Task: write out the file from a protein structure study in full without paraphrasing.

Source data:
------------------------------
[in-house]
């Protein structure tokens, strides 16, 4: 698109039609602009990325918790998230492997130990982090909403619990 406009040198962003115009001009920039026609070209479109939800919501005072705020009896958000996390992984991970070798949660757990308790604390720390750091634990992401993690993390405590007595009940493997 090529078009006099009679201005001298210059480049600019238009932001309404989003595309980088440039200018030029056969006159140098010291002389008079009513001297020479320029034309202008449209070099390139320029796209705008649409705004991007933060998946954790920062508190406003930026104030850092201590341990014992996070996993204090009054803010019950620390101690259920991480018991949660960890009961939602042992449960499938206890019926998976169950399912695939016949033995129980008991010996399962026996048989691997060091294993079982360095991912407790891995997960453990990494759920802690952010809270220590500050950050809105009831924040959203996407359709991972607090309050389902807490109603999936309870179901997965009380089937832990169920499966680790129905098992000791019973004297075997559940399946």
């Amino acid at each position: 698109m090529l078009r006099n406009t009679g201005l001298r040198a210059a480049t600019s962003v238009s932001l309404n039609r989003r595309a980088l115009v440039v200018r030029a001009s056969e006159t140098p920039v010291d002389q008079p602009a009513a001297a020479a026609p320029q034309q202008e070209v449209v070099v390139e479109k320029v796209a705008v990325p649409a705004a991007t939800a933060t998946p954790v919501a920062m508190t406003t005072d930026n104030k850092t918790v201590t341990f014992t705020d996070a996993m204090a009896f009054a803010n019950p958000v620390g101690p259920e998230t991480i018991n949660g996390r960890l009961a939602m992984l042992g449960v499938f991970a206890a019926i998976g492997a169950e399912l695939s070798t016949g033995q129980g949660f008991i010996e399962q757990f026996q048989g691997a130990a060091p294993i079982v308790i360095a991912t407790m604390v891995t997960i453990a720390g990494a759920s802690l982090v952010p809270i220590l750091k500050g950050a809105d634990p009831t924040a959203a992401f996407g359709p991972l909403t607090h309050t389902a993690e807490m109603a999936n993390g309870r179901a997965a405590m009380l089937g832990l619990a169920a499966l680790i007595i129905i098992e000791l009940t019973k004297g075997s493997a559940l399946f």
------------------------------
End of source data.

[in-house]
């Protein structure tokens, strides 16, 4: 698109039609602009990325918790998230492997130990982090909403619990 406009040198962003115009001009920039026609070209479109939800919501005072705020009896958000996390992984991970070798949660757990308790604390720390750091634990992401993690993390405590007595009940493997 090529078009006099009679201005001298210059480049600019238009932001309404989003595309980088440039200018030029056969006159140098010291002389008079009513001297020479320029034309202008449209070099390139320029796209705008649409705004991007933060998946954790920062508190406003930026104030850092201590341990014992996070996993204090009054803010019950620390101690259920991480018991949660960890009961939602042992449960499938206890019926998976169950399912695939016949033995129980008991010996399962026996048989691997060091294993079982360095991912407790891995997960453990990494759920802690952010809270220590500050950050809105009831924040959203996407359709991972607090309050389902807490109603999936309870179901997965009380089937832990169920499966680790129905098992000791019973004297075997559940399946």
């Amino acid at each position: 698109m090529l078009r006099n406009t009679g201005l001298r040198a210059a480049t600019s962003v238009s932001l309404n039609r989003r595309a980088l115009v440039v200018r030029a001009s056969e006159t140098p920039v010291d002389q008079p602009a009513a001297a020479a026609p320029q034309q202008e070209v449209v070099v390139e479109k320029v796209a705008v990325p649409a705004a991007t939800a933060t998946p954790v919501a920062m508190t406003t005072d930026n104030k850092t918790v201590t341990f014992t705020d996070a996993m204090a009896f009054a803010n019950p958000v620390g101690p259920e998230t991480i018991n949660g996390r960890l009961a939602m992984l042992g449960v499938f991970a206890a019926i998976g492997a169950e399912l695939s070798t016949g033995q129980g949660f008991i010996e399962q757990f026996q048989g691997a130990a060091p294993i079982v308790i360095a991912t407790m604390v891995t997960i453990a720390g990494a759920s802690l982090v952010p809270i220590l750091k500050g950050a809105d634990p009831t924040a959203a992401f996407g359709p991972l909403t607090h309050t389902a993690e807490m109603a999936n993390g309870r179901a997965a405590m009380l089937g832990l619990a169920a499966l680790i007595i129905i098992e000791l009940t019973k004297g075997s493997a559940l399946f």